Beta-Alanine Supplementation in Wrestlers and Football Players

Becca Borawski Jenkins


Coaching, Strength and Conditioning, Martial Arts


The standard training for both competitive wrestlers and football players on the collegiate level involves short high-intensity intervals followed by short periods of rest. For both sports, this is done to replicate the scenario of actual competition. This protocol for training is frequently followed in both skill-specific training and in supplementary resistance training sessions, to condition the athletes both mentally and physically.


Beta-Alanine Supplementation in Wrestlers and Football Players - Healthy Eating, nutrition, supplements, elite athletes, strength and conditioningThere are three main energy pathways in the human body – phosphagen, glycolytic and oxidative. Periods of work lasting roughly ten seconds to several minutes in length fall within the glycolytic pathway. Therefore, the type of interval training done by wrestlers and football players is mainly anaerobic glycolosis. In addition, football has an emphasis on the phosphagen pathway, also known as the ATP-PC system, for intervals of work lasting only five to ten seconds.



One side effect of anaerobic glycolosis being the primary energy system is the collection of lactate in the blood. Lactic acid build-up and the associated lowered pH are thought to be a major factor in muscular fatigue. The debate over the actual effect of lactic acid build-up in the muscles and how to buffer its effects has been a long one. Beta-alanine supplementation comes into consideration because it is essential for the formation of carnosine, which acts in the body like an acid buffer, therefore delaying the fatiguing effects of lactic acid build-up.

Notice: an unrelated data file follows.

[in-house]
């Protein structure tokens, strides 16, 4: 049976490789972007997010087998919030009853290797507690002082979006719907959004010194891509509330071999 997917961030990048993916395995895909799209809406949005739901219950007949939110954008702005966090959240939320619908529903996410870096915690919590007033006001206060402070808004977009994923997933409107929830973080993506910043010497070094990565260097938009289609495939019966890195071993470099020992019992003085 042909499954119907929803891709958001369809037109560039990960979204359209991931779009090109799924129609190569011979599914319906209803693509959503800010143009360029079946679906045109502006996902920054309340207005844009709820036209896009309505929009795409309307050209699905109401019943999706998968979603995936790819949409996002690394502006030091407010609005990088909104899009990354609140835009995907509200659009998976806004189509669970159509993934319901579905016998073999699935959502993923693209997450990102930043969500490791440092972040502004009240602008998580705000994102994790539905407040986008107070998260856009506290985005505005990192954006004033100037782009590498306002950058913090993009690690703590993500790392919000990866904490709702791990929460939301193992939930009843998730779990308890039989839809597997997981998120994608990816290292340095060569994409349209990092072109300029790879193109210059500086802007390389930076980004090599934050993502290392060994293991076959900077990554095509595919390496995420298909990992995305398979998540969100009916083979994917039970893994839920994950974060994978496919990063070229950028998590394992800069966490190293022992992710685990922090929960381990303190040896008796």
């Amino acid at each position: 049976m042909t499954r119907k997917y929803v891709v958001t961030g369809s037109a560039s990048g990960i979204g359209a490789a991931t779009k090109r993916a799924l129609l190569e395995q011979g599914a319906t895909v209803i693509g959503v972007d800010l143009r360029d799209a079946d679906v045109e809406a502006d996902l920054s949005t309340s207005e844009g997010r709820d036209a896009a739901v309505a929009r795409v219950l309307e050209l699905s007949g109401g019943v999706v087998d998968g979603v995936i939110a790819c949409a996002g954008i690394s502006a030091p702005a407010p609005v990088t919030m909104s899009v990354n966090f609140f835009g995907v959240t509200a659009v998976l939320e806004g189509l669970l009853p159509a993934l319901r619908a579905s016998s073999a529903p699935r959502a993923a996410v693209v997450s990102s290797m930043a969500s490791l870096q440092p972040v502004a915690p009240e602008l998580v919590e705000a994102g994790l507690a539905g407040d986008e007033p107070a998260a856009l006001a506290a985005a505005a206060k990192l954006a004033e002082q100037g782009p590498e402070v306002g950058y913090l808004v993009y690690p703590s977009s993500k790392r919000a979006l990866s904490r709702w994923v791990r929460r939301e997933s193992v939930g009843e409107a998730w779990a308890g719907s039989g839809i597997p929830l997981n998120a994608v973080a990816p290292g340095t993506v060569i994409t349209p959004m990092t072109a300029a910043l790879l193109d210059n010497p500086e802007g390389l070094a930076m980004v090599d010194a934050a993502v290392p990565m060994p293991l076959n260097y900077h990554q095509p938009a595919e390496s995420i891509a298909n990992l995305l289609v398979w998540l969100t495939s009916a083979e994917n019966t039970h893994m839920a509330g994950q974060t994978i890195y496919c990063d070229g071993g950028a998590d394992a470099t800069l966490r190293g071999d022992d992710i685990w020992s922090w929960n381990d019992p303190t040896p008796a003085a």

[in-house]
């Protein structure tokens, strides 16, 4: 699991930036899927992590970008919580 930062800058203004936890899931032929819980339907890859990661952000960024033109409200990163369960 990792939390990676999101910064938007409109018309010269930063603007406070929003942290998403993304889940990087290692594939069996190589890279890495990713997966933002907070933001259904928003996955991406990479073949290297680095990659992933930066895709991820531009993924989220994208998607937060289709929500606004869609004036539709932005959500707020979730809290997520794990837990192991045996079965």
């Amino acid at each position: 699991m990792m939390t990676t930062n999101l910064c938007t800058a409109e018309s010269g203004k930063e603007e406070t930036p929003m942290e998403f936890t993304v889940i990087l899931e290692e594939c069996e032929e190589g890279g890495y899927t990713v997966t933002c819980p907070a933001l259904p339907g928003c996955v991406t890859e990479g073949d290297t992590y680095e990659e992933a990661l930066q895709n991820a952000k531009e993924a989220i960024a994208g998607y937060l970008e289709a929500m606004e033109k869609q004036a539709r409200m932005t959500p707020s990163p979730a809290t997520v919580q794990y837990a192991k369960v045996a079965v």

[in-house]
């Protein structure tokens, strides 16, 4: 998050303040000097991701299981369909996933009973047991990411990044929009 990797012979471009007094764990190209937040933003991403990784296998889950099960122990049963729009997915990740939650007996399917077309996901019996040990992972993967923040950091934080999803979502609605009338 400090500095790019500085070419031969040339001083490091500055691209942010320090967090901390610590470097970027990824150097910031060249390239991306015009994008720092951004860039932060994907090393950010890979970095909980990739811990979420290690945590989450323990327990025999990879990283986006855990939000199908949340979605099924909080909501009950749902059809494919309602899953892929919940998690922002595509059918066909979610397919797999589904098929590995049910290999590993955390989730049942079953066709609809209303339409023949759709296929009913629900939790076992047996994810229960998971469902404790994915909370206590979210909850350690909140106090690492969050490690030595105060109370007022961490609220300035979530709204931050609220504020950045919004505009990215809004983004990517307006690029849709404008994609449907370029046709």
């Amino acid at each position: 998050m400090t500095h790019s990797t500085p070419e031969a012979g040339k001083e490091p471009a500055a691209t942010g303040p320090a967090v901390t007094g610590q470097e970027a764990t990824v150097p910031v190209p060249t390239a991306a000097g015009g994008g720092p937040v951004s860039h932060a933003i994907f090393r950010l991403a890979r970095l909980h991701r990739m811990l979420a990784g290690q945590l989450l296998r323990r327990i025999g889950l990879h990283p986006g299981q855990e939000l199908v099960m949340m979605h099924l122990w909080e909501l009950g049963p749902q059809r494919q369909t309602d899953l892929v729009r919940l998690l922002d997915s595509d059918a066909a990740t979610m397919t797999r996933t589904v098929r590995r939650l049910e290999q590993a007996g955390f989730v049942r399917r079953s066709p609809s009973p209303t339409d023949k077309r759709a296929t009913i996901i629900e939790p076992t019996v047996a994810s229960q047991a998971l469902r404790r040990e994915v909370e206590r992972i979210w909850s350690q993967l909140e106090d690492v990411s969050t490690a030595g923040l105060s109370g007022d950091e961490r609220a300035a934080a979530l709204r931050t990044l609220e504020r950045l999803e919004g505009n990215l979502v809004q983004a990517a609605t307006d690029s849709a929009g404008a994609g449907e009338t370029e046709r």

A recent study published in the Journal of Strength and Conditioning Research examined the effects of beta-alanine supplementation on a population of college level wrestlers and football players. Subjects were tested over an eight week period and measurements were taken of anaerobic power and body composition (percentages of fat and muscle).


At the end of the eight weeks improvements were shown in both the wrestlers and the football players in all areas tested in the study. Anaerobic power was increased, as demonstrated by better scores on sprints and flexed arm hangs, and body composition improved, as demonstrated by lower body fat measurements and an increase in lean body mass. As a result of the study, researchers believe beta-alanine may be useful for assisting athletes in increasing their anaerobic endurance, increasing muscle mass and in particular, in the case of competitive wrestlers, maintaining muscle mass while cutting weight.

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